Girl does not go back to any Old English or Old Germanic form. It is part of a large group of Germanic words whose root begins with a g or k and ends in r. The final consonant in girl is a diminutive suffix. The g-r words denote young animals, children, and all kinds of creatures considered immature, worthless, or past their prime.
Another candidate is Old English gierela "garment" (for possible sense evolution in this theory, compare brat). A former folk-etymology derivation from Latin garrulus "chattering, talkative" is now discarded. Like boy, lass, lad it is of more or less obscure origin. "Probably most of them arose as jocular transferred uses of words that had originally different meaning" [OED]. Specific meaning of "female child" is late 14c. Applied to "any young unmarried woman" since mid-15c. Meaning "sweetheart" is from 1640s. Old girl in reference to a woman of any age is recorded from 1826. Girl next door as a type of unflashy attractiveness is recorded by 1953.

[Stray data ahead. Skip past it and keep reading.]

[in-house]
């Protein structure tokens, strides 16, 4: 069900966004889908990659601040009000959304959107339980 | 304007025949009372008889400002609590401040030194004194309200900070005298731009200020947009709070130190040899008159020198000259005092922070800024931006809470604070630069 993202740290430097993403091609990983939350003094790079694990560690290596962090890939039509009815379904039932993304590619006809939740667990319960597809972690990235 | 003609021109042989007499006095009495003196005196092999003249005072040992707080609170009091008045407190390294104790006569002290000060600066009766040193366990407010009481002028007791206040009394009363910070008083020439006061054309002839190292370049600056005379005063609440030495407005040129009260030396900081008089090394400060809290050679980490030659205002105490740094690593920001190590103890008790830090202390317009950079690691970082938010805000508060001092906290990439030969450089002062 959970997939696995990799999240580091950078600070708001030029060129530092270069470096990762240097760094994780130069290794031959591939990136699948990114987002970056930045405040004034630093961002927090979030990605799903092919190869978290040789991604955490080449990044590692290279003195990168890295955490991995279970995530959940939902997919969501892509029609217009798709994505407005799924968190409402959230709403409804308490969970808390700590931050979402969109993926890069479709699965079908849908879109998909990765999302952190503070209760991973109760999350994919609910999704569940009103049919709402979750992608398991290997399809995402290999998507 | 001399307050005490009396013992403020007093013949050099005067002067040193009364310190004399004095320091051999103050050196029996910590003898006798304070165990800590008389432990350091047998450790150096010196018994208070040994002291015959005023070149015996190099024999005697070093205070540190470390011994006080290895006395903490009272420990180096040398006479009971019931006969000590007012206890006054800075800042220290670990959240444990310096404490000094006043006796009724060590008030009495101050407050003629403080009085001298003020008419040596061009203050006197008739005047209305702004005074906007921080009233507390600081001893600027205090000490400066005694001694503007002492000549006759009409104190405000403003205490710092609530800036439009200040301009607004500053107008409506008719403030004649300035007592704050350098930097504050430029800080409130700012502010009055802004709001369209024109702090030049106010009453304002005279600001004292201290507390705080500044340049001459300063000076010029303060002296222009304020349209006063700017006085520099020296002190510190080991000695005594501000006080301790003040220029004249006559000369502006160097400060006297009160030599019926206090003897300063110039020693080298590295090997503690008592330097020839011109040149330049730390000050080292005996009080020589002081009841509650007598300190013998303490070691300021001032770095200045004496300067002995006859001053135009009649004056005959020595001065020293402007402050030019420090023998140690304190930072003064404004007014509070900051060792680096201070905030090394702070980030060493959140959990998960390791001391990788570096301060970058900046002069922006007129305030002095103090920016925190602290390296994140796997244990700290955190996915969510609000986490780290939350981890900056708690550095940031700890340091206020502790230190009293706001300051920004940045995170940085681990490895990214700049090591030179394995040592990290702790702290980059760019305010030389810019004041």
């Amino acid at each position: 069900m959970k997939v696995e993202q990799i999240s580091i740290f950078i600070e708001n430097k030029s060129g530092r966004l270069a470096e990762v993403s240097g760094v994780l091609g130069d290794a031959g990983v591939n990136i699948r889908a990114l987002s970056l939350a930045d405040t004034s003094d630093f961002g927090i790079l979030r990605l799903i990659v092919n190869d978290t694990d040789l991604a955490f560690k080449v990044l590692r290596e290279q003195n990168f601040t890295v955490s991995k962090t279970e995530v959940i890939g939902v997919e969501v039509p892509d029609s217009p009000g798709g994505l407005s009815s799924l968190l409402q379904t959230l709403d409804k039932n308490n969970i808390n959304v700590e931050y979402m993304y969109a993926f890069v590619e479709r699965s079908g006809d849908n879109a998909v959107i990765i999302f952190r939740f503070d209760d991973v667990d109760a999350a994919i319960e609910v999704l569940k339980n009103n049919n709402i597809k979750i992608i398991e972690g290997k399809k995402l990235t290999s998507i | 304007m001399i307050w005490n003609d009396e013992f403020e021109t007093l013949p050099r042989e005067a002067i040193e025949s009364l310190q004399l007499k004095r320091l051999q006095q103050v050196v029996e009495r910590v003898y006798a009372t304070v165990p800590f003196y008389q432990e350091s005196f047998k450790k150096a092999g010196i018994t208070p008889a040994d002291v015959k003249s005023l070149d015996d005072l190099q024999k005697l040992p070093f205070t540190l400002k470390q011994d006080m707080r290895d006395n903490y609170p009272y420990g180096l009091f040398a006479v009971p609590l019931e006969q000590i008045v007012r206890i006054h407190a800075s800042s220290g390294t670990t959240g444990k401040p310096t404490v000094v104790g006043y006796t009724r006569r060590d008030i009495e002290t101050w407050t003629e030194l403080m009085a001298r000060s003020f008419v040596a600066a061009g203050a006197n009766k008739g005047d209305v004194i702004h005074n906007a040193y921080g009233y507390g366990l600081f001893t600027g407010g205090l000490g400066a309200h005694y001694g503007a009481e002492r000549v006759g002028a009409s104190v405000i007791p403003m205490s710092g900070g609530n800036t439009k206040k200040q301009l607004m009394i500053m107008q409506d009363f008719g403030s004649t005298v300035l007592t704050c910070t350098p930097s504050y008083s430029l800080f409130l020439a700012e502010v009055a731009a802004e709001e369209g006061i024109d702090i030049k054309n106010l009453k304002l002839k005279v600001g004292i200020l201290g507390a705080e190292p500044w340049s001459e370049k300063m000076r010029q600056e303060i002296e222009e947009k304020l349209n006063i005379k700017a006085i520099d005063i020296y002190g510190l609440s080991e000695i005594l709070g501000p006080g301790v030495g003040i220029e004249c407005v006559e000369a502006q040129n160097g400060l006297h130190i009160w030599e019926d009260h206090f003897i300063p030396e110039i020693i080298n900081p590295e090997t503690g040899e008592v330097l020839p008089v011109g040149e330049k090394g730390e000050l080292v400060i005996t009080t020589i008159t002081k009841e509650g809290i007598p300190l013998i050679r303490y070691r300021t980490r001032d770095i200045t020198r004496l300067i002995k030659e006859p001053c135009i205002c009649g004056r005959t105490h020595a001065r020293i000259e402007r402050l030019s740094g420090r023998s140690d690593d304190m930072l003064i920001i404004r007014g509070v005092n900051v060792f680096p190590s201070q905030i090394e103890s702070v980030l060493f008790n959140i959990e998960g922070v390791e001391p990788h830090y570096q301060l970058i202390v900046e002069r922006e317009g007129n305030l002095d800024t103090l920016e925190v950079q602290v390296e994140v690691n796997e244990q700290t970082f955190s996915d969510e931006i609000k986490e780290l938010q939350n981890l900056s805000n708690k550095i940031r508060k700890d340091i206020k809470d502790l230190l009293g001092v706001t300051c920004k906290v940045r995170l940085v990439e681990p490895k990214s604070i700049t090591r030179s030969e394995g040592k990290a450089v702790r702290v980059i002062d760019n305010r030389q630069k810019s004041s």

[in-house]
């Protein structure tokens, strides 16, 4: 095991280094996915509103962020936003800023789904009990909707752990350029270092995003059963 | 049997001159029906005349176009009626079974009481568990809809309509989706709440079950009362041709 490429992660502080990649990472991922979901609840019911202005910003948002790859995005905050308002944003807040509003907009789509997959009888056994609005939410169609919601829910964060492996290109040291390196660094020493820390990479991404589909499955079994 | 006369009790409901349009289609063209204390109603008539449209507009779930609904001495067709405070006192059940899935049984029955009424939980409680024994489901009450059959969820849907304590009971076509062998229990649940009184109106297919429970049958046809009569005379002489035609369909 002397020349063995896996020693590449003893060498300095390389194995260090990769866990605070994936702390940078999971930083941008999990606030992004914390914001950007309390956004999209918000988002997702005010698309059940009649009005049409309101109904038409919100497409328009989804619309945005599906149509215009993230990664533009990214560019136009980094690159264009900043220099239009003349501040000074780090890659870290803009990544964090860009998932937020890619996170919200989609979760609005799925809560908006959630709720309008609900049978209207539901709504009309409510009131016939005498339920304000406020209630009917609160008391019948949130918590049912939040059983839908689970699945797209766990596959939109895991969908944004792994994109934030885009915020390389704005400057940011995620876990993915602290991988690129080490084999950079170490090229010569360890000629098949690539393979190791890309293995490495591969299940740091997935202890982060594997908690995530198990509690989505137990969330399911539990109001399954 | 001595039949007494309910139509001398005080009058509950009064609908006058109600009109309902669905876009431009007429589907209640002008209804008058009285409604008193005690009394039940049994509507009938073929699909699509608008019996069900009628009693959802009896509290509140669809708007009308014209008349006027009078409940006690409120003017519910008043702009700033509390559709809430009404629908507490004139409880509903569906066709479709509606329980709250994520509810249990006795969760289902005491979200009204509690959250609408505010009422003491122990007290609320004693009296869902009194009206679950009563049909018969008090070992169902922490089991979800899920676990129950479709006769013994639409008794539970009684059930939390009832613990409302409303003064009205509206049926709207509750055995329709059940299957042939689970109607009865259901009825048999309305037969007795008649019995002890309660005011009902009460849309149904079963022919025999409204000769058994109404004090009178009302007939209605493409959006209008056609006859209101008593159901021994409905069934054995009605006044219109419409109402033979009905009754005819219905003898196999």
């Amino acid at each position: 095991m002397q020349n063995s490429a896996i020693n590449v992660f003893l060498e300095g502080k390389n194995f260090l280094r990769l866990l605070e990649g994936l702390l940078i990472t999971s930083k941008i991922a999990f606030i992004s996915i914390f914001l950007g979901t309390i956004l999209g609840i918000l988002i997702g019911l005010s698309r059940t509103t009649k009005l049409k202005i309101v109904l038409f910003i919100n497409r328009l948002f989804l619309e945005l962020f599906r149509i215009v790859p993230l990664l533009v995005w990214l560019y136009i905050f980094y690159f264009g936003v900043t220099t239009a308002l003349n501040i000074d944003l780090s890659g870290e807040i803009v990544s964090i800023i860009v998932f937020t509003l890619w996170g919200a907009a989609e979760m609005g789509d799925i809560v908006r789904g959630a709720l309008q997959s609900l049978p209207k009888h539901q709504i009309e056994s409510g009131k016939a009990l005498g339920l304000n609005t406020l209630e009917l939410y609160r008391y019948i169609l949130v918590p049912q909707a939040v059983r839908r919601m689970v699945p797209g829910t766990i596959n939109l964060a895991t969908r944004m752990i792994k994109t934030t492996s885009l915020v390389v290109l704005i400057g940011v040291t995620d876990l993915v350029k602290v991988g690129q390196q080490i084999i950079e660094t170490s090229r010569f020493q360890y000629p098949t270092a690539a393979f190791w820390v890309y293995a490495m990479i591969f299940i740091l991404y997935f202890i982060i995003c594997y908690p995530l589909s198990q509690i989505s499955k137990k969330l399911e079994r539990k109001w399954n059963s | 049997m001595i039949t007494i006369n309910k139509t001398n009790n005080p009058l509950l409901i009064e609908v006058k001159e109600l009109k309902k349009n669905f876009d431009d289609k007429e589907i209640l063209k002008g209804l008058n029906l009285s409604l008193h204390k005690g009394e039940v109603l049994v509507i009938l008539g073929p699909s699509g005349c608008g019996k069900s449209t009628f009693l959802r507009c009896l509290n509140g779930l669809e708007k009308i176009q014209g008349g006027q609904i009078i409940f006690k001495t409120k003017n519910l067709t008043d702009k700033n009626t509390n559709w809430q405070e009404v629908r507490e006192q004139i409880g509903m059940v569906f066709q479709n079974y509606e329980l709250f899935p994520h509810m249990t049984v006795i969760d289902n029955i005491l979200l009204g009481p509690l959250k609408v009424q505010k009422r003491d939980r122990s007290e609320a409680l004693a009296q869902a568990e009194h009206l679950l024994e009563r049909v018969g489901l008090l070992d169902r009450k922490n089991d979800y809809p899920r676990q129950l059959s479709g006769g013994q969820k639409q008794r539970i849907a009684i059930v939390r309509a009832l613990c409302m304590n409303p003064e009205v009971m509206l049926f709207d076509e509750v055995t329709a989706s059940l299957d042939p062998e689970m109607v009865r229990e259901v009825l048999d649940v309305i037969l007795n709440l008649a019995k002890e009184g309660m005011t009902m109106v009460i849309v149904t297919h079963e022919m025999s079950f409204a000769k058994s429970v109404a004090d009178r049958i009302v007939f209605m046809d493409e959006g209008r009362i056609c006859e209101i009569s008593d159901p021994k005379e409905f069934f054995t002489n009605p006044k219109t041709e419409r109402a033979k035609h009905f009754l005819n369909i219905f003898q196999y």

Doris [Day] was a big vocalist even before she hit the movies in 1948. There, as the latest movie colony "girl next door," sunny-faced Doris soon became a leading movie attraction as well as the world's top female recording star. "She's the girl next door, all right," said one Hollywood admirer. "Next door to the bank." ["Life" magazine, Dec. 22, 1958]
Girl Friday "resourceful young woman assistant" is from 1940, a reference to "Robinson Crusoe." Girl Scout is from 1909. For the usual Old English word, see maiden.
girlfriend (n.) Look up girlfriend at